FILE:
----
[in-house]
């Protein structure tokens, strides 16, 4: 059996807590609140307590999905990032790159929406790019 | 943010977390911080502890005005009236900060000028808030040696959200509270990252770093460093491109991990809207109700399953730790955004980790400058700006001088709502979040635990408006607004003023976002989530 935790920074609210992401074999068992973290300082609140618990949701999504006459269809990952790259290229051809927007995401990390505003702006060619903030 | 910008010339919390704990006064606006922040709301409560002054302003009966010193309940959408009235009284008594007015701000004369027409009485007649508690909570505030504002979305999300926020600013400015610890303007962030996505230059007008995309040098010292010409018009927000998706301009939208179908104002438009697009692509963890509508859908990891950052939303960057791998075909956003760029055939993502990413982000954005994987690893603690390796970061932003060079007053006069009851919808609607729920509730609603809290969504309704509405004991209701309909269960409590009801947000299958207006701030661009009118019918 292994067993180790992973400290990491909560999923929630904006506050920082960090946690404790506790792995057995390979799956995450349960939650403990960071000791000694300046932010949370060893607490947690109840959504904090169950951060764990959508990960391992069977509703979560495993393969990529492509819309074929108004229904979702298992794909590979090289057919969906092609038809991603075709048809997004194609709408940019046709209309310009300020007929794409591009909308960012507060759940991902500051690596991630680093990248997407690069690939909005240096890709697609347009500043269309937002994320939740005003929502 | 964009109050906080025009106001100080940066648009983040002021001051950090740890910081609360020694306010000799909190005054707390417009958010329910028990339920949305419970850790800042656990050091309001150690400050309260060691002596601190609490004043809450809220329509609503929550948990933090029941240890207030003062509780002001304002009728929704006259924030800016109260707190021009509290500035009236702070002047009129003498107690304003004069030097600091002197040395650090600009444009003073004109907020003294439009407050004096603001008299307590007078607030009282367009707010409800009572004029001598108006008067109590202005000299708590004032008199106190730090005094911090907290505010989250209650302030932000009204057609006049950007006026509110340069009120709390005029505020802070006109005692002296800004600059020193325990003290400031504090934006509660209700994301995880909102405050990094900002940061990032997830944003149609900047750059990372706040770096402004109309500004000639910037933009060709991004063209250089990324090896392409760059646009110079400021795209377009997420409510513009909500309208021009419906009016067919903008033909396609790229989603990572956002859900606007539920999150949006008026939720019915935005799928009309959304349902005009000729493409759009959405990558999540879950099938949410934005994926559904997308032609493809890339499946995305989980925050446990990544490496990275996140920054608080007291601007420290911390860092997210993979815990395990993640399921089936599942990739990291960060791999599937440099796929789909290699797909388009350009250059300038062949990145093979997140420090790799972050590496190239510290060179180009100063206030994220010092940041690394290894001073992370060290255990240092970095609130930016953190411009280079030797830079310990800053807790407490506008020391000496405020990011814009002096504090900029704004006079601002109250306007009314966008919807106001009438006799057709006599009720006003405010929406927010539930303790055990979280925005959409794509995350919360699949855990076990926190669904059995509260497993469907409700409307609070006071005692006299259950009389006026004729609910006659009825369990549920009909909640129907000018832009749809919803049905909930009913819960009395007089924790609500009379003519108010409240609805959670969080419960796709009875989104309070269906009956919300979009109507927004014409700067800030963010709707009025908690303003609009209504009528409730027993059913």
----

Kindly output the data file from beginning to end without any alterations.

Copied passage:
[in-house]
């Protein structure tokens, strides 16, 4: 059996807590609140307590999905990032790159929406790019 | 943010977390911080502890005005009236900060000028808030040696959200509270990252770093460093491109991990809207109700399953730790955004980790400058700006001088709502979040635990408006607004003023976002989530 935790920074609210992401074999068992973290300082609140618990949701999504006459269809990952790259290229051809927007995401990390505003702006060619903030 | 910008010339919390704990006064606006922040709301409560002054302003009966010193309940959408009235009284008594007015701000004369027409009485007649508690909570505030504002979305999300926020600013400015610890303007962030996505230059007008995309040098010292010409018009927000998706301009939208179908104002438009697009692509963890509508859908990891950052939303960057791998075909956003760029055939993502990413982000954005994987690893603690390796970061932003060079007053006069009851919808609607729920509730609603809290969504309704509405004991209701309909269960409590009801947000299958207006701030661009009118019918 292994067993180790992973400290990491909560999923929630904006506050920082960090946690404790506790792995057995390979799956995450349960939650403990960071000791000694300046932010949370060893607490947690109840959504904090169950951060764990959508990960391992069977509703979560495993393969990529492509819309074929108004229904979702298992794909590979090289057919969906092609038809991603075709048809997004194609709408940019046709209309310009300020007929794409591009909308960012507060759940991902500051690596991630680093990248997407690069690939909005240096890709697609347009500043269309937002994320939740005003929502 | 964009109050906080025009106001100080940066648009983040002021001051950090740890910081609360020694306010000799909190005054707390417009958010329910028990339920949305419970850790800042656990050091309001150690400050309260060691002596601190609490004043809450809220329509609503929550948990933090029941240890207030003062509780002001304002009728929704006259924030800016109260707190021009509290500035009236702070002047009129003498107690304003004069030097600091002197040395650090600009444009003073004109907020003294439009407050004096603001008299307590007078607030009282367009707010409800009572004029001598108006008067109590202005000299708590004032008199106190730090005094911090907290505010989250209650302030932000009204057609006049950007006026509110340069009120709390005029505020802070006109005692002296800004600059020193325990003290400031504090934006509660209700994301995880909102405050990094900002940061990032997830944003149609900047750059990372706040770096402004109309500004000639910037933009060709991004063209250089990324090896392409760059646009110079400021795209377009997420409510513009909500309208021009419906009016067919903008033909396609790229989603990572956002859900606007539920999150949006008026939720019915935005799928009309959304349902005009000729493409759009959405990558999540879950099938949410934005994926559904997308032609493809890339499946995305989980925050446990990544490496990275996140920054608080007291601007420290911390860092997210993979815990395990993640399921089936599942990739990291960060791999599937440099796929789909290699797909388009350009250059300038062949990145093979997140420090790799972050590496190239510290060179180009100063206030994220010092940041690394290894001073992370060290255990240092970095609130930016953190411009280079030797830079310990800053807790407490506008020391000496405020990011814009002096504090900029704004006079601002109250306007009314966008919807106001009438006799057709006599009720006003405010929406927010539930303790055990979280925005959409794509995350919360699949855990076990926190669904059995509260497993469907409700409307609070006071005692006299259950009389006026004729609910006659009825369990549920009909909640129907000018832009749809919803049905909930009913819960009395007089924790609500009379003519108010409240609805959670969080419960796709009875989104309070269906009956919300979009109507927004014409700067800030963010709707009025908690303003609009209504009528409730027993059913």